Western Trips

Friday, July 20, 2012

Western Trails / Doan's Crossing

One of the most historic sites you'll find regarding the days of the cattle drives and the Western Trails is found in a remote area of north Texas directly on the Red River. It's not a site you will just happen by but it is a site the history minded traveler just may wish to visit. The small settlement known as Doan's Crossing is on the Texas side of the Red River northeast of the town of Vernon Texas. To reach the site of Doan's Crossing, drive north from Vernon Texas on US Hwy 283 and at about 12 miles out of Vernon turn right on FM 924. Drive east on FM Road 924 until it intersects with FM 2916.

doan's crossing house
Doan's House at Doan's Crossing
Doan's Crossing was a strategic outpost on the Western Cattle Trail, sometimes referred to as the Texas Trail or the Great Western Trail and at some points even the Dodge City Trail. Doan's Crossing on the Western Trail consisted of a general store. It was the very last settlement before the cattle were driven up into Indian Territory, present day Oklahoma, on their way to Dodge City Kansas. Dodge City was the rail head and the final destination of these herds which had been driven north all the way from deep south Texas. The Western Trail was quite significant itself in as much as it was the longest cattle trail in the country. The trail can be traced all the way from the Rio Grande in south Texas to the Canadian border. Along the way there were many branches spreading into Wyoming, Montana and the Dakota's.The Great Western Trail was about 2,000 miles in length.

The cattle industry in Texas took off at the end of the Civil War. There was an abundance of cattle in Texas that had been increasing during the war years and when the war. When the war concluded there was a great demand for beef. The railroads were expanding west rapidly and the cow towns of Abilene Kansas and Dodge City were born. A good deal of the cattle drives were being shifted to western trails as opposed to the Chisholm Trail which also ran south to north but about 100 miles further east. The Chisholm Trail was directed toward Abilene Kansas whereas the Western Trail was directed toward Dodge City. The modern day tourist can pretty much follow the Great Western Trail by driving US Hwy 183/283 and looking for the historic markers about every ten miles.

monument at doan's crossing texas
Doan's Crossing Texas monument
Jonathan Doan and his nephew, Corwin, had operated a trading post at the site while trading with Indians to the north across the Red River. The Doan's did a good deal of trading near the Fort Sill area. The site along the Red River thus picked up the name of 'Doan's Crossing". This was a section of the Red River that offered easy fording. It has been reported that the Doans kept a record of cattle crossings and the peak year was said to be 1883 with over 300,000 head of cattle fording the Red River.

There are a few different interpretations as to who exactly established the Western Trail in Texas. First of all, it's understood that many trails followed old Indian trails which likewise often followed the trail of the buffalo. Exploration for suitable cattle trails often was a search for older trails. Accessibility to water of course was crucial for any cattle drive and buffalo and Native American trails would generally follow the water. The rancher who would be credited with establishing the trail was John T. Lytle who had opened a trailing firm. The business would supervise the trailing of herds for Texas ranchers to the northern rail heads, at that time mainly being Dodge City. Interestingly enough, Lytle found himself in this business after ill health caught up with him as a clerk in Bexar County Texas. Lytle first moved to a relative's ranch where the outdoors would hopefully improve his health. The next stop for John Lytle was the Civil War where he served in the Texas Cavalry. When the war ended he returned to his families ranch and then started one of his own. By the year 1871 Lytle formed his trailing business partnership and used the Great Western Trail for the drives northward.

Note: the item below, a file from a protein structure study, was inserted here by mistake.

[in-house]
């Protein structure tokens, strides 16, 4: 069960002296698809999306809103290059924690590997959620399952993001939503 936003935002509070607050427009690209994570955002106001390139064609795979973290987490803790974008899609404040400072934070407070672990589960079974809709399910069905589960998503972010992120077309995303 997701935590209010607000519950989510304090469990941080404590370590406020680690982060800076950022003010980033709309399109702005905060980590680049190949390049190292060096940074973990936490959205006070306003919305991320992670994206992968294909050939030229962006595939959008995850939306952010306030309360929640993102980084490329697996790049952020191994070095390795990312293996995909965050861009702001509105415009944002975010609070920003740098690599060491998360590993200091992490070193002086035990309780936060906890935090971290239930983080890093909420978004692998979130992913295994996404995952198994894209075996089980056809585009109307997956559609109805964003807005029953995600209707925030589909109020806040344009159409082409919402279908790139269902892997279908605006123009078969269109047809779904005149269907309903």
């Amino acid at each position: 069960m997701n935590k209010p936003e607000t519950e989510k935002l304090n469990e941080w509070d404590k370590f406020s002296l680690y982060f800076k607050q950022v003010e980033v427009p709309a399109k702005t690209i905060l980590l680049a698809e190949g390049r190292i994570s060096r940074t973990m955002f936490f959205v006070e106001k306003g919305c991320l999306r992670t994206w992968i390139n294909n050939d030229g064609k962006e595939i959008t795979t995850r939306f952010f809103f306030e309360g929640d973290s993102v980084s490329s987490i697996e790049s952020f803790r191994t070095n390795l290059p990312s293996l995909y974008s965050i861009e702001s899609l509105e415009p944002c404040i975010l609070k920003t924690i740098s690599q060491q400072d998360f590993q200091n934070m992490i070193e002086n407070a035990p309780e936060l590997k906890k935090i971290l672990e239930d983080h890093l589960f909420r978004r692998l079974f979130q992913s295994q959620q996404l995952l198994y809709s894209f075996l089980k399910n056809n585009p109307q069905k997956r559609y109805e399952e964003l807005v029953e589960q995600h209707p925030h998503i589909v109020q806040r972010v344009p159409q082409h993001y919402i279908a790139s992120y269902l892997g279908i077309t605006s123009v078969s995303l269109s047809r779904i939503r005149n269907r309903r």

doan's crossing cattle brands marker
Cattle brands on Doan's Crossing marker
The great cattle trails of the west had their heyday during the period after the Civil War up until the turn of the century. The purpose of the cattle trails were to drive the herd to rail heads for shipment east. The railroad expanded greatly during the last thirty years of the 19th century and with more rail heads, the shorter the distances of cattle drives. Two excellent books with detailed information about the early ranchers and the cattle drives are The Cattle Kings by author Lewis Atherton and Charles Goodnight: Cowman and Plainsman by author J. Evetts Haley.

You'll find these related articles interesting  regarding the cattle drives out of Texas in the late 1800's. Legendary Texas Panhandle rancher Charles Goodnight and the famous Waggoner Ranch of north Texas.

One other interesting thing about present day Doan's Crossing is the annual picnic held there usually the first Saturday in May. The event is a celebration and picnic with riders crossing the Red River at the same point that the Western Trail cattle drives did over a century ago.Those who are direct descendants of the Doan's  are crowned Queen and King at the yearly Coronation.The public is invited to attend this quite unique event. The most up to date information about Doan's Crossing, the Great Western Trail and scheduled western events in the area can be found at the Red River Valley Museum in Vernon Texas.

(Photos from author's private collection)